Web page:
Jim Starlin and Alan Davis’ epic Thanos trilogy comes to an end this week with The Infinity Ending. This is the third hardcover to be released featuring a full chapter of Thanos’ journey from supervillain to becoming a god of everything. In this latest chapter, there is time travel, multiple versions of Thanos in play, and supervillains aiding in removing Thanos from his place of ultimate power. It’s a story about what happens when a villain like Thanos gets what he wants and how a few heroes could ever stop him.
So what’s it about?
The official summary reads:
All hail Thanos, lord of all – including himself! In the far future, Thanos is the most powerful being in reality. But it’s not enough to rule his own time. The truly Mad Titan intends to command all of time and space – including his own past self! Now, Thanos’ brother Eros, his old ally Adam Warlock and a teleporting troll named Pip must find a way to free Thanos’ consciousness from his own future. But the journey will take them – and Thanos – far beyond the limits of anything they believed they could endure. Don’t miss Jim Starlin’s final chapter in the Thanos saga!
Why does this matter?
Jim Starlin is the creator of Thanos and it’s nice to see him finish off the character how he sees fit. Every creator should be given the opportunity to tell their final story for a character and based on what happens in this hardcover Starlin goes all out with the cosmic journey undertaken here.
Fine, you have my attention. What’s good about it?
This book opens with Thanos absorbing both the Living Tribunal and Above-All-Others, two gods that make up all time and space. Thanos is essentially everywhere all at once, but he’s still new to having ultimate power. This leaves Adam Warlock, Pip (a teleporting troll), and Thanos’ brother Eros the only thing standing in his way from destroying all existence. After the first chunk of the story expertly reveals what it’s like for Thanos to be everything and everywhere, the task of stopping him gets underway — which serves as a nice journey that jumps through time and space quite well.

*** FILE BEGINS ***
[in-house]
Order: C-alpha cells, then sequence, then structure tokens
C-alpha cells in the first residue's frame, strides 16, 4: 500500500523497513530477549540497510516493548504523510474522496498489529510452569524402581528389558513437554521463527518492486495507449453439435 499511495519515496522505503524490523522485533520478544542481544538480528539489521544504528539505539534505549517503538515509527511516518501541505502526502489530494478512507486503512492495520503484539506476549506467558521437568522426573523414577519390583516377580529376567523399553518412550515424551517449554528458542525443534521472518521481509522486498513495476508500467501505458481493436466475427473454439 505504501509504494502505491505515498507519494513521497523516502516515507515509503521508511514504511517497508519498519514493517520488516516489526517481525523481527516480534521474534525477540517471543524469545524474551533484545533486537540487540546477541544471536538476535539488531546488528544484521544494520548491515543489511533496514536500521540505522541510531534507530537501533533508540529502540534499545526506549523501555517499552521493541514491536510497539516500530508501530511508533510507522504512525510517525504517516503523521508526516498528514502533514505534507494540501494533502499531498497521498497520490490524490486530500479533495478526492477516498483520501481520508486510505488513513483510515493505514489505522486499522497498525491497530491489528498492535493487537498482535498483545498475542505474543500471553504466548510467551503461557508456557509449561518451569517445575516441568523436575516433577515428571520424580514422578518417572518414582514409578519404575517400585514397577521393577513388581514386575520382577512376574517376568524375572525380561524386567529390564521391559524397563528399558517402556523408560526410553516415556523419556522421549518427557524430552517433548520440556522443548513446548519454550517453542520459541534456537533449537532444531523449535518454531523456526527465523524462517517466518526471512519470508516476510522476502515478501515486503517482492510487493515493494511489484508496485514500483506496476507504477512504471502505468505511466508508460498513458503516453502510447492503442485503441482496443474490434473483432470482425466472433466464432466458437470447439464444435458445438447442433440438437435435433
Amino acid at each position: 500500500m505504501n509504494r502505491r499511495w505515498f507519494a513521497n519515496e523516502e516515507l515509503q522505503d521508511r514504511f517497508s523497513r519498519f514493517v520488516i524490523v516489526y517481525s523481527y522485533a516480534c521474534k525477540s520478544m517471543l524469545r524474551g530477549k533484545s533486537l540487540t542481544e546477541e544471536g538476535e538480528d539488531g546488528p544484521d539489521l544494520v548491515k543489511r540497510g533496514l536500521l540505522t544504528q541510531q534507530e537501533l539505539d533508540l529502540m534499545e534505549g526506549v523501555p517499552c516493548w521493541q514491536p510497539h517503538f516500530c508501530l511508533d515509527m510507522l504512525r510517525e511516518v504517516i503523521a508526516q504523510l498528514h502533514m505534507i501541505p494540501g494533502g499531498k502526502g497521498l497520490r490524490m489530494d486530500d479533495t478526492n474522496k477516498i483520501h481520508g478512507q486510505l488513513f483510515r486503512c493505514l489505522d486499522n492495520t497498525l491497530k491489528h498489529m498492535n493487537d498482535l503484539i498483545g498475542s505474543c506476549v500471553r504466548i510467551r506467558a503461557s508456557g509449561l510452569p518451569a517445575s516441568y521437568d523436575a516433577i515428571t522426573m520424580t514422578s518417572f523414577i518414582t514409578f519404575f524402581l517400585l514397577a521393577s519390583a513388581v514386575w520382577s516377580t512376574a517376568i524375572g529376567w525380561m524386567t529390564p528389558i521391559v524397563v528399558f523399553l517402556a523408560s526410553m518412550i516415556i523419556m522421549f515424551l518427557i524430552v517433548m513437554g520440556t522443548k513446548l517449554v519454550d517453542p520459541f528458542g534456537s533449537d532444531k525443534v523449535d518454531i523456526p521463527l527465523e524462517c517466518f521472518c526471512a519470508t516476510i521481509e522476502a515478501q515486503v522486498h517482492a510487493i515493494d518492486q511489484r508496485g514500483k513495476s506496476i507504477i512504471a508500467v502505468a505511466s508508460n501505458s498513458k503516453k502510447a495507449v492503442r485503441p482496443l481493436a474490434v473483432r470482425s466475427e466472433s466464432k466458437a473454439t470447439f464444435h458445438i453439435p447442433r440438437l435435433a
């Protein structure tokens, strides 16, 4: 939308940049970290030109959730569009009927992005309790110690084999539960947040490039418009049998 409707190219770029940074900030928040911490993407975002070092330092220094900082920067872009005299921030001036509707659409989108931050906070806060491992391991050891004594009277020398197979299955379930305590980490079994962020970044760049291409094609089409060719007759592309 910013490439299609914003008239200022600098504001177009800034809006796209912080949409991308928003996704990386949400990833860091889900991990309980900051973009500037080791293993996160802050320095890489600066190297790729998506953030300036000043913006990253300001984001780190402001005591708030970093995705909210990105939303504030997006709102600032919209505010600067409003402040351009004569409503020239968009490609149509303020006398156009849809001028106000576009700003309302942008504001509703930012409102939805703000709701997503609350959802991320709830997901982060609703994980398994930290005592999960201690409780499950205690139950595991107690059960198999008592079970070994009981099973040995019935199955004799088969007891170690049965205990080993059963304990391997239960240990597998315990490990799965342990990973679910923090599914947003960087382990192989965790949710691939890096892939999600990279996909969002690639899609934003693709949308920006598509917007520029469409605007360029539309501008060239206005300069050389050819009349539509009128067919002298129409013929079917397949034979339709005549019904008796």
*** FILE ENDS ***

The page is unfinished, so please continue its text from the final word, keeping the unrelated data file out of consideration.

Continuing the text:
Much of the narrative is focused on Eros and Pip teleporting through time and space with only the notion that Thanos can’t see them keeping them from being destroyed forever. This plot plays around with the idea that Eros could shift Thanos’ evil mind to a place of good by telling him he is loved throughout his lifetime. At the same time Adam Warlock wakes up Kang and hopes to use his time travel abilities to turn the tables on Thanos. As the story unfolds both plots weave in with Thanos enjoying his new skills while also avoiding his wrath. It all wraps up well with a clever twist, and it’s nice to see Starlin use Thanos in defeating him. It’s a statement of sorts as Thanos is so powerful and so great only he could stop himself.
Starlin writes some beautifully written cosmic speak from Thanos that reads almost like poetry. It’s a bit abstract, and it helps convey his ultimate power. Speaking of conveying ultimate power Alan Davis does an impeccable job with the art. Thanos’ new form is well rendered like a face in a cloud of dust when he first gains ultimate power. I love Eros’ look which is stable, strong, and when necessary a bit scary (he is a villain after all). Color artist Jim Campbell makes the cosmic galaxies and planets come alive too.
It can’t be perfect, can it?
Eros and Pip’s little time-hopping adventure ends up being somewhat pointless. If you love these characters, you’ll dig it, but at a certain point, you realize it was all sort of adventuring filler to give them something to do. The ultimate defeat of Thanos didn’t require all that is shown here to take place.
Is it good?
I enjoyed this finale as it takes the space opera of the Marvel Cosmic universe and puts a finishing flourish to it all. There’s a poetic nature to Thanos’ final story that ends well for all involved and like any great story promises far more stories to come.
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